The season of Lent is upon us and as you all know, Lent is a season of repentance. The act of repentance means, of course, that we turn and go a different direction or quit what we once did. In the Old Testament, sacrifices were made to make atonement for sin. Sometimes the making of those sacrifices became mere formalities without the worship of the heart.
King David, a faithful proponent of formal sacrifices, learned his lesson from his fall into sin and writes these words: “The sacrifices of God are a broken spirit; a broken and contrite heart; O God, you will not despise.” God had broken David’s spirit by using the prophet Nathan to convince him of his sin. David confessed his sin to God and in his brokenness claims the mercy and promise of God. You see, it’s his broken spirit that presents to God a pleasing sacrifice. Now, the external sacrifices on the altar reflect the internal spirit of dependence on God for everything.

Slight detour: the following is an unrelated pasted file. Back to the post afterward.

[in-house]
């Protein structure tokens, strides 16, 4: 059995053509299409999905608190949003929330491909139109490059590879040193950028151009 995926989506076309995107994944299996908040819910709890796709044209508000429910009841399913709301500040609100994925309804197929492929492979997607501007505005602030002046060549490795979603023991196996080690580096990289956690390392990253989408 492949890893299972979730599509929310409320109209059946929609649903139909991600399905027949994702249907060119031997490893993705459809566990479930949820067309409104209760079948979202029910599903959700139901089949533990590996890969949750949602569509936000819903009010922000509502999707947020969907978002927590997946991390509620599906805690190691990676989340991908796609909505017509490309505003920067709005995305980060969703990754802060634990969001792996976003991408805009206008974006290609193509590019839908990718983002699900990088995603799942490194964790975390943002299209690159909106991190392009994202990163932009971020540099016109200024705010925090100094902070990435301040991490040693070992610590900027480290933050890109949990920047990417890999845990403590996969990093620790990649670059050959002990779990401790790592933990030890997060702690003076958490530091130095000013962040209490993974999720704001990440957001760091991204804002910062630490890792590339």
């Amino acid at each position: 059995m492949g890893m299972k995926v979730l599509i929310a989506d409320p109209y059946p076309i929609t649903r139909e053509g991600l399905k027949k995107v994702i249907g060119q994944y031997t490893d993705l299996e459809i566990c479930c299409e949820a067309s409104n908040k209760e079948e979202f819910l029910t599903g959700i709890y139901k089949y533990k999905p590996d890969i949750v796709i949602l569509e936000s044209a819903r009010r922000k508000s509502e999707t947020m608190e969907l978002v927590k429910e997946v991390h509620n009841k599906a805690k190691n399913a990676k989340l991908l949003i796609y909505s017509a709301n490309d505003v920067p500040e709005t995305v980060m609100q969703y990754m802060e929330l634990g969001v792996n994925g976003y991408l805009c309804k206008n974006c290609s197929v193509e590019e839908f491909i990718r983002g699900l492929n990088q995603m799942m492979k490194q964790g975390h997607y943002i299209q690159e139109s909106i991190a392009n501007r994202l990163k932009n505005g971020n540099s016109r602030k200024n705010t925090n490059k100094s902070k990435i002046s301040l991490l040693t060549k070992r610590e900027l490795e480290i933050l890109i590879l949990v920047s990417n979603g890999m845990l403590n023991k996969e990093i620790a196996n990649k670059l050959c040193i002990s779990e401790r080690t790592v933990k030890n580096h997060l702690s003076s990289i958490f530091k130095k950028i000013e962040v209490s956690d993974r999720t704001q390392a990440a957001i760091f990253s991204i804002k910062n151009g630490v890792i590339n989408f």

Sometimes, perhaps more than we want to admit, we too are guilty of religious formalism. We think that our external acts like, attending worship, contributing financially, or serving on church boards, or giving something up for Lent count as sacrifices we make for God. All the while, we may have haughty, hardened spirits with bad motives. …………………. One thing we forget! God knows our heart, and, if we do follow him, he will lead us to brokenness where we too can recognize the inadequacy of sacrifices. --------------------------------------------------------- Our recourse is that we look to the once-for-all sacrifice of Jesus Christ as the spotless Lamb of God who takes away the sin of the world. God accepts Christ’s sacrifice on the cross as ours and then’ we can turn and present ourselves as living sacrifices in the way we love. Broken, we remember the one who was broken for us. And so, we pray today and all through this Lenten season, Lord, break our hearts so that we may serve you. Amen:
Yours in Christ,